Ibrahim: I don’t know that until I get there. I like to concentrate on very small, practical cost-effective programs. Those are the kind of initiatives I’m looking at, instead of broad programs, which may be difficult to get off the ground.
Arabic Knowledge@Wharton: How is Muslim extremism in Pakistan a factor in its economic recovery?
Ibrahim: It acts as deterrent in obtaining international aid. If Pakistan’s image in the world is based on such security and terrorist threats, it’s not good for international confidence.
Arabic Knowledge@Wharton: You were on Prime Minister Gordon Brown’s special task force on social mobility, a study into how educational opportunities are spread across the U.K.’s student population. Will any of the findings help with Pakistan’s economic recovery?
Ibrahim: The most important finding was that if you want to bring about social change, the best way to do it is through education. The panel looked at the quality and level of education needed, and I was appointed as sub-team leader looking at internships. Education is key to moving any society forward.
Arabic Knowledge@Wharton: How will Pakistan’s economic recovery differ from that of the U.S. and the U.K.?
Ibrahim: The country is starting from scratch. Obviously, a blank slate gives us a lot of room to maneuver. We can make a lot of positive recommendations.
Arabic Knowledge@Wharton: Do you have a guiding ethos or philosophy when you advise governments?
Ibrahim: I try to look at things in a very pragmatic fashion, and point out the most obvious things they are missing or could do. With small, practical programs, I can be more certain that they’re going to be implemented. Making minor changes can make a huge difference.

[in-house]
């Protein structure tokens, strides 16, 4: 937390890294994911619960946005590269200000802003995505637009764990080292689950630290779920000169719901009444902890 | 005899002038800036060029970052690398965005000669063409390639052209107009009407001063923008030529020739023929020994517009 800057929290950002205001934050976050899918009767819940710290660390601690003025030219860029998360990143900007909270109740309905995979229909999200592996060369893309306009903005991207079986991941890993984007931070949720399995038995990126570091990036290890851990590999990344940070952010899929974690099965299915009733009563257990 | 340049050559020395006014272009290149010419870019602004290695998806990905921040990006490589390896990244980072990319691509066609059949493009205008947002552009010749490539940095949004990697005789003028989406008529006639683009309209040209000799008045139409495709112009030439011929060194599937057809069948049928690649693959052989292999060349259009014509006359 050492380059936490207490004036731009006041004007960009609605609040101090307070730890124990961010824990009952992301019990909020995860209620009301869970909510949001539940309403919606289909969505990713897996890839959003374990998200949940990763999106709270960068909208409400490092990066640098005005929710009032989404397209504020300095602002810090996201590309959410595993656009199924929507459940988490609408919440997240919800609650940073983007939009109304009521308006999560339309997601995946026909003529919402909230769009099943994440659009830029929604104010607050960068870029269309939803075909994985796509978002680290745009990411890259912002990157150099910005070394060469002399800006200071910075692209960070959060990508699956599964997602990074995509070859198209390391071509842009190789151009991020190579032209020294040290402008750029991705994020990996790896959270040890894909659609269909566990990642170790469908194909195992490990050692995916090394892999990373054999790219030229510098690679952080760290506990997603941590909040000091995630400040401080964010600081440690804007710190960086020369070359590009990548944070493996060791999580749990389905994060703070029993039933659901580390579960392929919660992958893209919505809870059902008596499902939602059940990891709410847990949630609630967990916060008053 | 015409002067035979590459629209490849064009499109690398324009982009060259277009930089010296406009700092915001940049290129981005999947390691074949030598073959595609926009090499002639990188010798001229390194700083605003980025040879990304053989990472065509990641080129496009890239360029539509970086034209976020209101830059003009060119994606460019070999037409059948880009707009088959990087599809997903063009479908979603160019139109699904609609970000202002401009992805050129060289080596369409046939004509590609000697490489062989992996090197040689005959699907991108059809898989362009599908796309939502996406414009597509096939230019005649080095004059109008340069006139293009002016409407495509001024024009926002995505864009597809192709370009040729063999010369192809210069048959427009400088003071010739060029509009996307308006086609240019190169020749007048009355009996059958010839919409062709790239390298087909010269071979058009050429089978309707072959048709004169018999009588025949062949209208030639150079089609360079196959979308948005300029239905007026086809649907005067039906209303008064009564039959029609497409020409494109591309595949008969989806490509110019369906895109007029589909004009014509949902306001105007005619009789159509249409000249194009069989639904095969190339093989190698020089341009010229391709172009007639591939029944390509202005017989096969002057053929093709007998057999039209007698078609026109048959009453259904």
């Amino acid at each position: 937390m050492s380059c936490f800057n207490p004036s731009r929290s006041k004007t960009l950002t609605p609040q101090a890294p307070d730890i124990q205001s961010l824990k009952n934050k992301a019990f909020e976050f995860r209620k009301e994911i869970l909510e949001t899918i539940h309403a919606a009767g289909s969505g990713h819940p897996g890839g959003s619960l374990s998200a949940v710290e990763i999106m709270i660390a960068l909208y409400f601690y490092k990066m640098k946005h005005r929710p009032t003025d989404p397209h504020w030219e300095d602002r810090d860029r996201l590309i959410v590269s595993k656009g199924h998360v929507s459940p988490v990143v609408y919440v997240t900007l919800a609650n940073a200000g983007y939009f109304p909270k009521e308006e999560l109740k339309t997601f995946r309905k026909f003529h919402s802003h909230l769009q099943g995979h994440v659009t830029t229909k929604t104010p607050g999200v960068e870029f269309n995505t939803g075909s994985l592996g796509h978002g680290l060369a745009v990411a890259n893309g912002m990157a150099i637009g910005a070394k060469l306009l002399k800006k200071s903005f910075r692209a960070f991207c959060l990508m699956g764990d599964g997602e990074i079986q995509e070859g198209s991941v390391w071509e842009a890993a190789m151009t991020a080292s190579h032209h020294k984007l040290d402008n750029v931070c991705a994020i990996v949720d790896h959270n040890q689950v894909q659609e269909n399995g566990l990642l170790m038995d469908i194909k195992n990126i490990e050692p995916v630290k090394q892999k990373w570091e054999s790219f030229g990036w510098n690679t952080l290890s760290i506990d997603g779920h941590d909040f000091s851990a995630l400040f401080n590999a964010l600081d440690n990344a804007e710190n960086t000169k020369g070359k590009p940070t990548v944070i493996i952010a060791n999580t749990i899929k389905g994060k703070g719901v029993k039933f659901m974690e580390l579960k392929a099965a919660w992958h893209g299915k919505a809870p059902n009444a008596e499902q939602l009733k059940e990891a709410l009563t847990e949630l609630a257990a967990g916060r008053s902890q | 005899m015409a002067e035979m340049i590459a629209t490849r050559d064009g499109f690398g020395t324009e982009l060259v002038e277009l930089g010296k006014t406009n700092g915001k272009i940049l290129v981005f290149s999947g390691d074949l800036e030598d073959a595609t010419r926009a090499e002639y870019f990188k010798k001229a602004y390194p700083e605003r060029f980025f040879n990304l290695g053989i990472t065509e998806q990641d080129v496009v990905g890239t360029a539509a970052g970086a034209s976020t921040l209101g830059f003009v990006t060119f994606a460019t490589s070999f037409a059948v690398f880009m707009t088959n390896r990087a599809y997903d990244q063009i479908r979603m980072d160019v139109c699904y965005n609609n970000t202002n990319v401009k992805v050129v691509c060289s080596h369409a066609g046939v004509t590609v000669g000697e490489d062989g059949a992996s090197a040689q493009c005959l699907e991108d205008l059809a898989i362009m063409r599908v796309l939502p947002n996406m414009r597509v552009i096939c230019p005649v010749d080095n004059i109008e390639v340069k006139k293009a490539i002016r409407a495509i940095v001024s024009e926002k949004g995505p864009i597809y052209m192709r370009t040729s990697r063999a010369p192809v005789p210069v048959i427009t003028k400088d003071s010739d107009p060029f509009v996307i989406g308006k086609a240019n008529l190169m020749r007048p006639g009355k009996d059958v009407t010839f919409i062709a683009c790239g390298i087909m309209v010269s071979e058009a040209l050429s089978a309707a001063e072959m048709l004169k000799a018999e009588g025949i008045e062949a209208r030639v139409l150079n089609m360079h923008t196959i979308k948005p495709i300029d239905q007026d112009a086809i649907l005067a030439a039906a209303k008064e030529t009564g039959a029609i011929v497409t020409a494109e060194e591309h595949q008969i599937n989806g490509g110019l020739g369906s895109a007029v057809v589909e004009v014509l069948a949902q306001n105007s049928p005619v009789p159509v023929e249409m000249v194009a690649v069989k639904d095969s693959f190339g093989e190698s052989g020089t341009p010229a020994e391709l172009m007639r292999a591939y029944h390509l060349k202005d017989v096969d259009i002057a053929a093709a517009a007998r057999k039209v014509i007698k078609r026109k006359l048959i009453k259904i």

Arabic Knowledge@Wharton: I read that when you were young, you worked in your dad’s small store in Glasgow. How old were you and what was that like?
Ibrahim: I was around 13 or 14 years old when I was working at my dad’s shop. We used to help out about an hour or two every couple of weekdays and sometimes on the weekend…. It instilled in me a work philosophy from a very young age. You realize the value of money when you work for it. You realize that money doesn’t come that easily, and that you have to work hard to get by, and perhaps more crucially, you don’t always have to get things right the first time.
Arabic Knowledge@Wharton: When will you go to Pakistan for the initial study of the country’s economics and how will you go about doing so?
Ibrahim: I will go in November. I’ll do an appreciation study and from that, I’ll be able to deduce what I can actually contribute. I will be there for about two weeks. Dr. Haq has said he will arrange meetings with anybody my team and I want to meet. It’s better to be looking at stuff from the ground. I’d like to look at the current situation, infrastructure and government, and meet with the economics minister to see what he has in mind.
From there, I’ll come back to the U.S. and work on suggestions. I have a few policy ideas in mind but I wouldn’t like to say what they are until I get to Pakistan and see what’s happening. Many times, solutions are simple but they can make a huge impact. They can be very cheap to implement and have a significant impact on the economy.
Arabic Knowledge@Wharton: What projects are you currently working on?
Ibrahim: I’m focusing on policy initiatives. My most recent initiative is Ibrahim Associates. I have quite a number of people working for us and we serve as advisers to several countries, including Turkey and Malaysia. Our work in Pakistan will be through Ibrahim Associates. It’s a high-level strategic consultancy firm, and it’s not for profit. I hope my work in Pakistan will be the first of many bigger challenges.